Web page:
Maine seems like such an interesting state to me. Since it is over on the East Coast, I tend to lump it in with all of the other East Coast states as being very crowded and big cities, but that is not in the least bit true. It’s actually not a particularly crowded state. Then I think of maple syrup and leaves changing color. Searching for what to learn about for our Maine Unit added a few new things for me to learn about the state of Maine for this geography lesson.
And I thought I’d written this way back when we first studied the state, but no, no I had not. Instead I had three really weird posts about seaweed, a pirate chest, and lighthouses…
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Main Unit resources
Our library had a few books on the state of Maine, and a few of them were more generic books, that are useful, so let me dig around and see what else I can find.
- 53 Maine Facts– That’s right, 53 facts, not just 50, but 53 facts, this site is what led to remember I needed to add lobsters to my list of things to look up
- Maine government website
- Maine from National Geographic for Kids
Which leads us into…
Maine Unit videos
So many bad videos…
It is so incredibly cheesy. But no matter what it is always better than
But, my kids’ absolute favorite YouTube video for the United States, Captain Jay, would be who they always hope has a video, but sadly only had a few state videos.
It’s kind of amazing how much great information he has in such a silly video.
I went to my library and grabbed all the books I could find related to Maine, which was not as many as I wish there were.
- State Profiles Maine– a great book for a 3rd-grade reading level to give you an overview
- Welcome to Maine– I love this series, it’s probably the best book series on the individual states, and it had some information I hadn’t found when searching up for facts on Maine (though I think both Massachusetts and Maine claim Robert McCloskey), because of this book I’m going to add in a few more books I didn’t originally include in my list
- The Little Island– a Margaret Wise Brown book about the tiny island in Penobscot Bay, I need to track this one down, because I wasn’t able to read it ahead of time
- Blueberries for Sal-such a sweet book about a young boy picking blueberries
- Getting to Know US Presidents George Bush– not being a recent president, or someone famous (nothing impressive happened during his presidency and he wasn’t assassinated) there are not many books on him, so this is the best I have
- Spiny lobsters– this is the book my library had on lobsters, obviously pick up what your library has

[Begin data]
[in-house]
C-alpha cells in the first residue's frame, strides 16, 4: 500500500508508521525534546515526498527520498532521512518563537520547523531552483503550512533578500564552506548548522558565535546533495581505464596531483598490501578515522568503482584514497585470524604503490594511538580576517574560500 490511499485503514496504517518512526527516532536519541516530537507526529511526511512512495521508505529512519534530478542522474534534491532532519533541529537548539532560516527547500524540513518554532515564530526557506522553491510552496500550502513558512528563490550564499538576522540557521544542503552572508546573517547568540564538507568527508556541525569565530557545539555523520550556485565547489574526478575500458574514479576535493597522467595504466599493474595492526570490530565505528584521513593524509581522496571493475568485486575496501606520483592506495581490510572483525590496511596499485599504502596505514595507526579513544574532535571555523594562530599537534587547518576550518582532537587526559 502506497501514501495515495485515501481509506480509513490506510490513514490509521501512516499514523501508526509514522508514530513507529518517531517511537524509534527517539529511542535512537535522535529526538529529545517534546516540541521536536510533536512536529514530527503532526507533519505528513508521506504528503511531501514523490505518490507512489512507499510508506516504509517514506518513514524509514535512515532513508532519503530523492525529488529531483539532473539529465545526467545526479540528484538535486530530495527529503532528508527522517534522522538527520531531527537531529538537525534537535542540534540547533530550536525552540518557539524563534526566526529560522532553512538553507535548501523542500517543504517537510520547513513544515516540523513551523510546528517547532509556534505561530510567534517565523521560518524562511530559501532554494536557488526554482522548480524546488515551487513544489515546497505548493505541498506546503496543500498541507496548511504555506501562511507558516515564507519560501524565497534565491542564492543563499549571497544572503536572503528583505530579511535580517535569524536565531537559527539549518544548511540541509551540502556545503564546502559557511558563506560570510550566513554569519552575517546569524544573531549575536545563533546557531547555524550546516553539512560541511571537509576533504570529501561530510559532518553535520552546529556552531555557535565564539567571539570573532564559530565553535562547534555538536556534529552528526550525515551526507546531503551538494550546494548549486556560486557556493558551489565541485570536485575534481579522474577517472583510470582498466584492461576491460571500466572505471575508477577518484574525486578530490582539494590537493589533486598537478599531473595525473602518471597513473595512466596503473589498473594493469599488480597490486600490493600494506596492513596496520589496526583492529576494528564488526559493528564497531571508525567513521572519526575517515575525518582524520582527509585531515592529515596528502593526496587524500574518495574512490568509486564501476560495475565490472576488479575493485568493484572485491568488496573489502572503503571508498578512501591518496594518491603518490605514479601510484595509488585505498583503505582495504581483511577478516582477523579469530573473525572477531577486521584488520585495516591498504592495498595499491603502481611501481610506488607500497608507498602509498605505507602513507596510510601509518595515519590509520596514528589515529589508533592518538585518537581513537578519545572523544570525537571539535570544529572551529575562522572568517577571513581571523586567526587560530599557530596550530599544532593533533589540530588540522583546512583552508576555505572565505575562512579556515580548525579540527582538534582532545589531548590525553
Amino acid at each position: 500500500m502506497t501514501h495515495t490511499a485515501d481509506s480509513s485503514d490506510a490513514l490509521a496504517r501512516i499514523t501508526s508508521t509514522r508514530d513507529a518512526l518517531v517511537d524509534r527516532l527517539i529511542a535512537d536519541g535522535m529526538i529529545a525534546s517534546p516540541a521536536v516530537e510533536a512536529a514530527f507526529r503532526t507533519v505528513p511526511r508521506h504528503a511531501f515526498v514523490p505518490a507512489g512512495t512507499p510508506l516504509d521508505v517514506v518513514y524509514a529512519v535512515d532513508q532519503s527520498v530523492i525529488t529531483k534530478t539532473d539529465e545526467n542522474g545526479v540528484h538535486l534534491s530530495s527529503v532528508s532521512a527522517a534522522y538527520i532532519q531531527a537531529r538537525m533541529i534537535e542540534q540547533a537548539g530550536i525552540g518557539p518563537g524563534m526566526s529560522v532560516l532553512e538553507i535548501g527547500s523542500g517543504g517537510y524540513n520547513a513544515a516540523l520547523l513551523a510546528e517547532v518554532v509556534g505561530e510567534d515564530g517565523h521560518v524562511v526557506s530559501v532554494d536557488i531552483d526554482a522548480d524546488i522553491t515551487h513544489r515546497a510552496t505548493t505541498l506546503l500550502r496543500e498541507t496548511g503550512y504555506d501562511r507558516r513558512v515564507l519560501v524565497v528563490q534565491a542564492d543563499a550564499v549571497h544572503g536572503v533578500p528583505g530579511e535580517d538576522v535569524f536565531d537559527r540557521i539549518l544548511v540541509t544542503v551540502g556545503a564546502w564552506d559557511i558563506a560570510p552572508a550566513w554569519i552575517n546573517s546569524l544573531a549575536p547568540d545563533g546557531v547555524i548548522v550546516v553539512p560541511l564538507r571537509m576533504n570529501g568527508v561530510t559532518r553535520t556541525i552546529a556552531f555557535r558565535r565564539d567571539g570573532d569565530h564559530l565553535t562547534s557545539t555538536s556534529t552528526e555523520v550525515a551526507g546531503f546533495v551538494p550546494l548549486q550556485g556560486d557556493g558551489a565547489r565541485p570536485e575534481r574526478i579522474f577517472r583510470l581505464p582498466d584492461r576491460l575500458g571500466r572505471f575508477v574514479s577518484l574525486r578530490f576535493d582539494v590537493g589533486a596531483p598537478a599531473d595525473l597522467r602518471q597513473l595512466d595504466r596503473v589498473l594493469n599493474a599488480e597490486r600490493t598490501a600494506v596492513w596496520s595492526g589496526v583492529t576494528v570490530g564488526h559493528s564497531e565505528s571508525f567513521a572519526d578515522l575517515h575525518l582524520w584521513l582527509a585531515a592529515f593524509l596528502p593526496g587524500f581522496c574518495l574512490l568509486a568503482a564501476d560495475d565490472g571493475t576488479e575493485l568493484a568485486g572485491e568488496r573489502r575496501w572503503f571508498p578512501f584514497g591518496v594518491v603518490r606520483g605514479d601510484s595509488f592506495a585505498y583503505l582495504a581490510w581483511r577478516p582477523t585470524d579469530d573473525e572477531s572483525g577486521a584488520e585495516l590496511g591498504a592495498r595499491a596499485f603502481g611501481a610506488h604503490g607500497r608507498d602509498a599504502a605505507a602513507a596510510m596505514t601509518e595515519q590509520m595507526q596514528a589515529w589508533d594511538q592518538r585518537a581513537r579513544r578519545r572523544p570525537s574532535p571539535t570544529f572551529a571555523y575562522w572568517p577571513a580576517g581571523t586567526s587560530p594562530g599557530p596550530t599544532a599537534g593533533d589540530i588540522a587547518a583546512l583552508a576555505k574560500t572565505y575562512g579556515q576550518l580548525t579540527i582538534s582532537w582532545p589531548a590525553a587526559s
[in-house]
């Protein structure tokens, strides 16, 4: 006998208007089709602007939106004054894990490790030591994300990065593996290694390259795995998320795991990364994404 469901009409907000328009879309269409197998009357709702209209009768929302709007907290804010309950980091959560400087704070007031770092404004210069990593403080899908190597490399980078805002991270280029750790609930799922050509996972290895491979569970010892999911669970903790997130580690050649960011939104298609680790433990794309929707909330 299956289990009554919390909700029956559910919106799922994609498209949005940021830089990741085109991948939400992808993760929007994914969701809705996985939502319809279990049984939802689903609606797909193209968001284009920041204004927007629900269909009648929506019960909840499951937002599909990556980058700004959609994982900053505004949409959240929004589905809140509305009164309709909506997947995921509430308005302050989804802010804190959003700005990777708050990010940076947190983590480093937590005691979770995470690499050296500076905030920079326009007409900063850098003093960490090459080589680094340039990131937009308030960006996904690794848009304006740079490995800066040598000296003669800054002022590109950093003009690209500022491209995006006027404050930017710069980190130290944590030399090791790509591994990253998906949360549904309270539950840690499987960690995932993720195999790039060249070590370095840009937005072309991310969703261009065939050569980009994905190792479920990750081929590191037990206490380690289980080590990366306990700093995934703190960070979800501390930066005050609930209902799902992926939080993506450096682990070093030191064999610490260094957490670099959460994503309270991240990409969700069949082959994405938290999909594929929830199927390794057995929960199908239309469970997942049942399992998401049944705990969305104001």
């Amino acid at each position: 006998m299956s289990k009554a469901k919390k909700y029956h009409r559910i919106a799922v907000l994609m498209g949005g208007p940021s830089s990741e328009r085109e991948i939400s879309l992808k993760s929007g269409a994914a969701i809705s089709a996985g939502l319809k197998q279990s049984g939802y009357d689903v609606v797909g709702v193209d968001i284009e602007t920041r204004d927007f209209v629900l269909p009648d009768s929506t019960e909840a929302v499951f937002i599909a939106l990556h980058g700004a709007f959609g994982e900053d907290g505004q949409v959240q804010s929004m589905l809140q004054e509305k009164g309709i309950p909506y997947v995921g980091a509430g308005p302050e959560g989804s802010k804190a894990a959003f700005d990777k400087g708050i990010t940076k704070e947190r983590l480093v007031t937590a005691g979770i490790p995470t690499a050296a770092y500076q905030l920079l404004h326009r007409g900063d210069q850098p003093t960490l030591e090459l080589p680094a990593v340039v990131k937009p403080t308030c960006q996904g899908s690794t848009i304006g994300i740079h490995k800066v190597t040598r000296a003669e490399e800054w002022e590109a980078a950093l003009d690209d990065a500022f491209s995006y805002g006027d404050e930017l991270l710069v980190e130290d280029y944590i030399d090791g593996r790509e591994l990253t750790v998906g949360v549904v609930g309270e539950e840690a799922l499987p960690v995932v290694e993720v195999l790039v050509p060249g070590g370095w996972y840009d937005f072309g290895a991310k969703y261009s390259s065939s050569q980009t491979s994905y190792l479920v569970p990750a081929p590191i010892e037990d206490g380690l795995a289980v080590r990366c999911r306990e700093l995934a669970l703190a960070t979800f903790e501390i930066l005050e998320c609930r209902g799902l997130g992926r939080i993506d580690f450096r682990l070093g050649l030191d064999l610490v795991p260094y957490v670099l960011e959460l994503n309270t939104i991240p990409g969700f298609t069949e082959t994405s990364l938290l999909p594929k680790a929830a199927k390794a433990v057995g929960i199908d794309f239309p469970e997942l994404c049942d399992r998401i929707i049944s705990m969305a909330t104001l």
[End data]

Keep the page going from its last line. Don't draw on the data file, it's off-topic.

- Wakame Gatherers– the story of some immigrants who gather seaweed for their family to eat, I once had a post on this, but folded it into here because it didn’t really add much (I’m slowly slimming down my blog to make it more user friendly, it’s a long and slow process)
- Sugaring– Jessie Haas has some great books, so pick them up if you see the name on the cover, they are slowly disappearing as they are older and I love the simple tales of family told in the books
- Maple Trees– I love these simple science books for early readers, this is a great series
- From Maple Trees to Maple Syrup– this series follows a topic from start of production to your kitchen table and usually gives you a recipe to try. This time it’s a maple candy recipe (which I did not try because I have bad luck making candy recipes)
As you can see there are a whole slew of great books from Maine. Sadly a few of the books we used the first time we studied Maine are no longer at the library, so I couldn’t include them in this booklist.
Maine Unit notebooking pages
As we watched the various Maine videos, mainly the pirate one, while I included all of those videos to let you choose your favorite, we really only watched the Pirate Jay video, we filled out the United States notebooking pages (you can get a coupon for them if you join my newsletter), and then I added in some Maine mini-books to create a great unit.
Mini-books I made:
- Maine state symbols- since this was from way back when I have a state symbols mini-book
- George Bush
- maple syrup
More 1st-grade learning fun
Since we first studied Maine way back in first grade, let’s see what other first-grade ideas I have squirreled away.
Photo by and (c)2014 Derek Ramsey (Ram-Man), CC BY-SA 4.0 https://creativecommons.org/licenses/by-sa/4.0, via Wikimedia Commons